Transfus Clin Biol 2016 Feb 6;23(1):5-12. Epub 2016 Jan 6.

Pôle biologie-pathologie-physiologie, CHU Saint-Louis, AP-HP, 75010 Paris, France. Electronic address:

Since its discovery, the human parvovirus B19 (B19V) has been associated with many clinical situations in addition to the prototype clinical manifestations, i.e. erythema infectiosum and erythroblastopenia crisis. The clinical significance of the viral B19V DNA persistence in sera after acute infection remains largely unknown. Such data may constitute a new clinical entity and is discussed in this manuscript. In 2002, despite the genetic diversity among B19V viruses has been reported to be very low, the description of markedly distinct sequences showed a new organization into three genotypes. The most recent common ancestor for B19V genotypes was estimated at early 1800s. B19V replication is enhanced by hypoxia and this might to explain the high viral load detected by quantitative PCR in the sera of infected patients. The minimum infectious dose necessary to transmit B19V infection by the transfusion of labile blood products remains unclear. At the opposite, the US Food and Drug Administration proposed a limit of 10(4)IU/mL of viral DNA in plasma pools used for the production of plasma derivatives. Recently, a new human parvovirus (PARV4) has been discovered. The consequences on blood transfusion of this blood-borne agent and its pathogenicity are still unknown.

Download full-text PDF

Source
http://dx.doi.org/10.1016/j.tracli.2015.11.006DOI Listing
February 2016
9 Reads

Publication Analysis

Top Keywords

human parvovirus
12
parvovirus b19
8
b19v
6
explain high
4
high viral
4
hypoxia explain
4
enhanced hypoxia
4
1800s b19v
4
replication enhanced
4
viral load
4
b19v replication
4
detected quantitative
4
infected patients
4
patients minimum
4
minimum infectious
4
sera infected
4
pcr sera
4
early 1800s
4
quantitative pcr
4
load detected
4

Similar Publications

[Genetic diversity of human erythroviruses. Consequences on infectious safety of plasma derivatives].

Transfus Clin Biol 2009 Nov-Dec;16(5-6):482-8. Epub 2009 Oct 31.

Département des agents transmissibles par le sang, Institut national de la transfusion sanguine, 6, rue Alexandre-Cabanel, 75015 Paris, France.

The B19 Parvovirus (B19V) has for a long time been considered as the unique human virus belonging to the genus Erythrovirus. The genetic diversity of B19V isolates has been shown to be very low. The isolation of a variant (V9 strain), with a sequence markedly distinct from that of B19V which led to attributing this classification to this family of viruses. Read More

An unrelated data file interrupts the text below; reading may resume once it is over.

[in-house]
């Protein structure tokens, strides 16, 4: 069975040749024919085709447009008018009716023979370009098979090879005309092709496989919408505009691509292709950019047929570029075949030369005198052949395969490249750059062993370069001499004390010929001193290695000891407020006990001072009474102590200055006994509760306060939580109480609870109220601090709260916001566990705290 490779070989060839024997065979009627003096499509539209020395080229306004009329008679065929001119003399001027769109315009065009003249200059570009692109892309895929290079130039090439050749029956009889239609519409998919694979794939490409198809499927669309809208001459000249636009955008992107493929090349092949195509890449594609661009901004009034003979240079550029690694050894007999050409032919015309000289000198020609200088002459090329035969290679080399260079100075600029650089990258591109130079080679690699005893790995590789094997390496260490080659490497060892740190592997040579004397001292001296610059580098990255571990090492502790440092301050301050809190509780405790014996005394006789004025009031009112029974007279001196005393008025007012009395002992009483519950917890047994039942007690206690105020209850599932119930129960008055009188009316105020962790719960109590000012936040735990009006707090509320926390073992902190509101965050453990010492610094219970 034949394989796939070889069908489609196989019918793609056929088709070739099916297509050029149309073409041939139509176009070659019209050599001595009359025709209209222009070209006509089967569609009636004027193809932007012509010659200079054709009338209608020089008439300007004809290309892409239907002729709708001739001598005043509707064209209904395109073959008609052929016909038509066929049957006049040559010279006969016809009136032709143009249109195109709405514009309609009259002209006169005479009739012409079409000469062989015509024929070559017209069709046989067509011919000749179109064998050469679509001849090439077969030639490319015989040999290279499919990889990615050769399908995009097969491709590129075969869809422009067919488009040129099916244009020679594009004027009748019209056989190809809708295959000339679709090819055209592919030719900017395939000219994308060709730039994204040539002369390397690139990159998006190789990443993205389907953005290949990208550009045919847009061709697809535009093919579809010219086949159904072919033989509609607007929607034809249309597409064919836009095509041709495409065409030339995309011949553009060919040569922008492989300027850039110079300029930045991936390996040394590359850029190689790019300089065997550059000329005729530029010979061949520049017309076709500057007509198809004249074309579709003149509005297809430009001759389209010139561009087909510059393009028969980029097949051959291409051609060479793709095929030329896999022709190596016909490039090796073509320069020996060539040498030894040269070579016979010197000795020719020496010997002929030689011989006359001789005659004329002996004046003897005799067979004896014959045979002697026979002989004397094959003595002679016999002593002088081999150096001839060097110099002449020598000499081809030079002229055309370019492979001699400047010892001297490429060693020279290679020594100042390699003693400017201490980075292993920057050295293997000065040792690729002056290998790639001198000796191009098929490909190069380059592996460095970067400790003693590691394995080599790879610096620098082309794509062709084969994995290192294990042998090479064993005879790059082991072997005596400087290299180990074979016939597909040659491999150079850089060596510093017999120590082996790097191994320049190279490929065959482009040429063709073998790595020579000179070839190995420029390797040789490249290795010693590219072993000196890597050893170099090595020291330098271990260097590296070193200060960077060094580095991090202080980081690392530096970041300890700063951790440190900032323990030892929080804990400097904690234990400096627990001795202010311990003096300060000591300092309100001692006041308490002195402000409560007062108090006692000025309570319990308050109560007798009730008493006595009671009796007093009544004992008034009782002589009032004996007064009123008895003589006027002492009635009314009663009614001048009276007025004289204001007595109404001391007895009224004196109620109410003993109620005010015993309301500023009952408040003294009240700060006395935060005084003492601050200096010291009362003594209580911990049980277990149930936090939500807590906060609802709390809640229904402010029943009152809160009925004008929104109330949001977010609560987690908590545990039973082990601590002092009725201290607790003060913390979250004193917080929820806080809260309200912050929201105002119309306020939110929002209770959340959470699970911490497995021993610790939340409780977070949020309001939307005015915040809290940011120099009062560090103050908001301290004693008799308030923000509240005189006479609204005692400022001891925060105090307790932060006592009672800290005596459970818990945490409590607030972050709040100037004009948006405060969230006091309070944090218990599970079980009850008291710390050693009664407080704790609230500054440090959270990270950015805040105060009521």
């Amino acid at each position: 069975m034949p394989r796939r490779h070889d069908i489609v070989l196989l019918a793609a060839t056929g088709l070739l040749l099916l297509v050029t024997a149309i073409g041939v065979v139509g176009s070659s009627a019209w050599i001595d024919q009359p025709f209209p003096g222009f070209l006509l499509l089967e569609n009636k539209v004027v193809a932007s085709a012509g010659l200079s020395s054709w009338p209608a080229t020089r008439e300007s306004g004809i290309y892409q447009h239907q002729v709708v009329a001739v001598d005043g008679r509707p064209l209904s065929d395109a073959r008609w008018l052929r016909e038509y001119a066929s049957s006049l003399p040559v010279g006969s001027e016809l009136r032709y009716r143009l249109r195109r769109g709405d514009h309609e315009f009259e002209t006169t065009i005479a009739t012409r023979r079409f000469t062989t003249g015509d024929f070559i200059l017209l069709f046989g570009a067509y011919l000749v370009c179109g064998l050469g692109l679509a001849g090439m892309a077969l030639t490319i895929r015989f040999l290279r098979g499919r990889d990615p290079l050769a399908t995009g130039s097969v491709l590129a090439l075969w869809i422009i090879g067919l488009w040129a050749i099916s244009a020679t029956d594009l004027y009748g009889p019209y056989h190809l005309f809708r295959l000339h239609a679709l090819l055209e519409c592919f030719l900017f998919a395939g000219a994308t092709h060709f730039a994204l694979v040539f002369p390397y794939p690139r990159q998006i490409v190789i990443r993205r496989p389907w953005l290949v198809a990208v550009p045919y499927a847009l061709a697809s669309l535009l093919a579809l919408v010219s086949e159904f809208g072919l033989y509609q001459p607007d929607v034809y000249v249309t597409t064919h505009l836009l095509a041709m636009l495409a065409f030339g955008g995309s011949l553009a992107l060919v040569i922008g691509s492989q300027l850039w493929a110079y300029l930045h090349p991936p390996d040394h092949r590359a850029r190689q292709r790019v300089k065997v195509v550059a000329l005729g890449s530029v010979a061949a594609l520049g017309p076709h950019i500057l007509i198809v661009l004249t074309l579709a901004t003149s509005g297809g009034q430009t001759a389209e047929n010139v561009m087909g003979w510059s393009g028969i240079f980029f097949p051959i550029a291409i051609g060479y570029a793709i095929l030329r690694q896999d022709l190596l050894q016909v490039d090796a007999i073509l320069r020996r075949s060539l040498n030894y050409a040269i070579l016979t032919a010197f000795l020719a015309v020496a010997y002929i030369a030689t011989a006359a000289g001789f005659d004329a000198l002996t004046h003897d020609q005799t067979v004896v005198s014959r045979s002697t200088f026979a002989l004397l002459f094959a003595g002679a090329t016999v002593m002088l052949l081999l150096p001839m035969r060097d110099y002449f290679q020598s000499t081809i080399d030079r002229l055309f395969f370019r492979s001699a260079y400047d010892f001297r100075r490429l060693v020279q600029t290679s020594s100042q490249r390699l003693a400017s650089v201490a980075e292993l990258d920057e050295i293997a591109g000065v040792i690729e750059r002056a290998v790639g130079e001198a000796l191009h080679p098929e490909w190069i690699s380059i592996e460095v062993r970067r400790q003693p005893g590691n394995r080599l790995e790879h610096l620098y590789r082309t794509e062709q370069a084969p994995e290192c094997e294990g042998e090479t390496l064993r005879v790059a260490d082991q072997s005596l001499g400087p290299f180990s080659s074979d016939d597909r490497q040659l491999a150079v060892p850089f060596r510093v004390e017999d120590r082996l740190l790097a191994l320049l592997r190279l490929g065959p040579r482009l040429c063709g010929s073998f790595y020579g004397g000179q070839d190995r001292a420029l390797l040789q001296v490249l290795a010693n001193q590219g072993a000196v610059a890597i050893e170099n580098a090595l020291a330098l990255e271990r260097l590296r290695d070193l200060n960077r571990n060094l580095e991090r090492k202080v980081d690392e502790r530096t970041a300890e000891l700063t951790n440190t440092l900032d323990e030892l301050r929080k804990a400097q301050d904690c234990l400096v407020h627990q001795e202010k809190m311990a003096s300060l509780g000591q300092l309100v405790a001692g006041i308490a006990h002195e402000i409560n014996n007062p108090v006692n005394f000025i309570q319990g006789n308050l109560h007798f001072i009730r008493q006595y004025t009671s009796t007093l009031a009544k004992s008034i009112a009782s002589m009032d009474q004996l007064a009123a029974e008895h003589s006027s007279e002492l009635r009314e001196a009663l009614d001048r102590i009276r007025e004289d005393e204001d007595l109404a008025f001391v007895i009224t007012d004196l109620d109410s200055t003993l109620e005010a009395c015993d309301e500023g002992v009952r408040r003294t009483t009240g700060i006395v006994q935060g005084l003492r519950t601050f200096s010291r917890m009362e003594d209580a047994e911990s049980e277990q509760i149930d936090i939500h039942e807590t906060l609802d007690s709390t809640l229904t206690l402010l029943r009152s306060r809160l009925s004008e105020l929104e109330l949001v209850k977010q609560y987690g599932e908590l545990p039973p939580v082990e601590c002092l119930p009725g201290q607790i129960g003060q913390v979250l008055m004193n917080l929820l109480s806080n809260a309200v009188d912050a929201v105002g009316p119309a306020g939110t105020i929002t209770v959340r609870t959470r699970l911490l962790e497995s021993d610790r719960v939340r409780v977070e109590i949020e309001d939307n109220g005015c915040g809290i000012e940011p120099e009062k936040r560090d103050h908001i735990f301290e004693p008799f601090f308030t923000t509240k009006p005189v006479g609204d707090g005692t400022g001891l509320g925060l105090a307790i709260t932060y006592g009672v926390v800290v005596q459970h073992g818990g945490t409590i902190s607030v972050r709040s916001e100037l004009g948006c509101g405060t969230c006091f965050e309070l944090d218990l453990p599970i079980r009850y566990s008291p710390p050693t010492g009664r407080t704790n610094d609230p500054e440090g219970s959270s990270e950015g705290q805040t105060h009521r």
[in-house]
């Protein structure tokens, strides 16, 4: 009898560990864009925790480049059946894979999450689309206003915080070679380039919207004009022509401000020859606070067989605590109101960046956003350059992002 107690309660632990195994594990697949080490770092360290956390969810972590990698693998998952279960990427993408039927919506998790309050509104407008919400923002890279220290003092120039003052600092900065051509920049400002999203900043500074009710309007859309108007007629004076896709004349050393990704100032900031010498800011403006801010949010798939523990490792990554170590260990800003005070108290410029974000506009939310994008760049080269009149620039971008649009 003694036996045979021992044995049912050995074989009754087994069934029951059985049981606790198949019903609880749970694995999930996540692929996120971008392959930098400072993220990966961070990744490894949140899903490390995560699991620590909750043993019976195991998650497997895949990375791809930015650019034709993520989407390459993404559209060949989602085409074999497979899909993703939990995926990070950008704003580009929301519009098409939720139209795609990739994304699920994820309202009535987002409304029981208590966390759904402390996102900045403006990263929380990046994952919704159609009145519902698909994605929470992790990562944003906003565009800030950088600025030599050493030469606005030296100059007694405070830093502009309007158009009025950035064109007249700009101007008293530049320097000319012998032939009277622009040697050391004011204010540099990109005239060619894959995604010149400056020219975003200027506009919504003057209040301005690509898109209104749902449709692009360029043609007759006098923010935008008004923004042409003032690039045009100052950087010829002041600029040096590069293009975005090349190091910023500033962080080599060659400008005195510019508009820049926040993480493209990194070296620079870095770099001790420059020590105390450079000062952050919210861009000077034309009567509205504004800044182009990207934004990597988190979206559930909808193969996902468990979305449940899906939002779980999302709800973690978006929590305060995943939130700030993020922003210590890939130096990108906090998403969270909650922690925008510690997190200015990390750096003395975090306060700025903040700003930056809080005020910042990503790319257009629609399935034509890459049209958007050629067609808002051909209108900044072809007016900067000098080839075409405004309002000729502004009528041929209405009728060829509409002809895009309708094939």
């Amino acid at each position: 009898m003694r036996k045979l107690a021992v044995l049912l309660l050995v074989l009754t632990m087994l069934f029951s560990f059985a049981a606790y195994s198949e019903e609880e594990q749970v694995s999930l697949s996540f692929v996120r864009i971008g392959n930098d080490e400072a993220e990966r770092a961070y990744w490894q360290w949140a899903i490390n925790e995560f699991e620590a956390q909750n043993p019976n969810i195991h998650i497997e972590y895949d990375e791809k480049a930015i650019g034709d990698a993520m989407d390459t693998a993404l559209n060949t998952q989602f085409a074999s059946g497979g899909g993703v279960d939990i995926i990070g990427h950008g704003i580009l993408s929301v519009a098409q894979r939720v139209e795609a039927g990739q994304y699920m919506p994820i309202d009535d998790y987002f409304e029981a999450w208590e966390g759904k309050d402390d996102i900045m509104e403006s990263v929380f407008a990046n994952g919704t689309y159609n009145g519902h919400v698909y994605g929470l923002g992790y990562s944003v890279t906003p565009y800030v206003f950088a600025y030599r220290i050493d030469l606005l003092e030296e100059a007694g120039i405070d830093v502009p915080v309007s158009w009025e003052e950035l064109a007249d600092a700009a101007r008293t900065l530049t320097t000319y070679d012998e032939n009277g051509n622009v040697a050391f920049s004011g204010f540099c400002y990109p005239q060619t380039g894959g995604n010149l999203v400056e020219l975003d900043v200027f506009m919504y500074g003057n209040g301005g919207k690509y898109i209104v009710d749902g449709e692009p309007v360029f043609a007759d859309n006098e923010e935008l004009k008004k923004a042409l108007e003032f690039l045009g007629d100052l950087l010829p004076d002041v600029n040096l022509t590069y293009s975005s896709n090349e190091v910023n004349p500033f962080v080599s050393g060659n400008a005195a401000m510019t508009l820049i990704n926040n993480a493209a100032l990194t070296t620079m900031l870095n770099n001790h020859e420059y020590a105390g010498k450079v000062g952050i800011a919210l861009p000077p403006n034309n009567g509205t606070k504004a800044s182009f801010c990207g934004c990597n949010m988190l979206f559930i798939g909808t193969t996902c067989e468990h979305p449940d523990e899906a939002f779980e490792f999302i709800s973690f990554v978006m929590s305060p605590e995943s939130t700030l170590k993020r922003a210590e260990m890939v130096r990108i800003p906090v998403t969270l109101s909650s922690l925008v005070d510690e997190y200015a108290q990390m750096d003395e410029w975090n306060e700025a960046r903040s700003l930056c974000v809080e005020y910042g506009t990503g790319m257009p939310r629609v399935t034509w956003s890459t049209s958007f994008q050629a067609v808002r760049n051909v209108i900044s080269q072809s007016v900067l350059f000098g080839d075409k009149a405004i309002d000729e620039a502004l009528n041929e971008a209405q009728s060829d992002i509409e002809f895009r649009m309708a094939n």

View Article
February 2010

Advances in human B19 erythrovirus biology.

J Virol 2010 Oct 14;84(19):9658-65. Epub 2010 Jul 14.

Département des Agents Transmissibles par le Sang, Institut National de la Transfusion Sanguine, Paris, France.

Since its discovery, human parvovirus B19 (B19V), now termed erythrovirus, has been associated with many clinical situations (neurological and myocardium infections, persistent B19V DNAemia) in addition to the prototype clinical manifestations, i.e., erythema infectiosum and erythroblastopenia crisis. Read More

View Article
October 2010

Existence of various human parvovirus B19 genotypes in Chinese plasma pools: genotype 1, genotype 3, putative intergenotypic recombinant variants and new genotypes.

Virol J 2016 09 17;13(1):155. Epub 2016 Sep 17.

Laboratory for Viral Safety of National Centre of Biomedical Analysis, Beijing Institute of Transfusion Medicine, No. 27 Taiping road, Haidian District, Beijing, 100850, China.

Background: Human parvovirus B19 (B19V) is a frequent contaminant of blood and plasma-derived medicinal products. Three distinct genotypes of B19V have been identified. The distribution of the three B19V genotypes has been investigated in various regions or countries. Read More

View Article
September 2016

Human Parvovirus B19 Utilizes Cellular DNA Replication Machinery for Viral DNA Replication.

J Virol 2018 03 12;92(5). Epub 2018 Feb 12.

Department of Microbiology, Molecular Genetics and Immunology, University of Kansas Medical Center, Kansas City, Kansas, USA

Human parvovirus B19 (B19V) infection of human erythroid progenitor cells (EPCs) induces a DNA damage response and cell cycle arrest at late S phase, which facilitates viral DNA replication. However, it is not clear exactly which cellular factors are employed by this single-stranded DNA virus. Here, we used microarrays to systematically analyze the dynamic transcriptome of EPCs infected with B19V. Read More

View Article
March 2018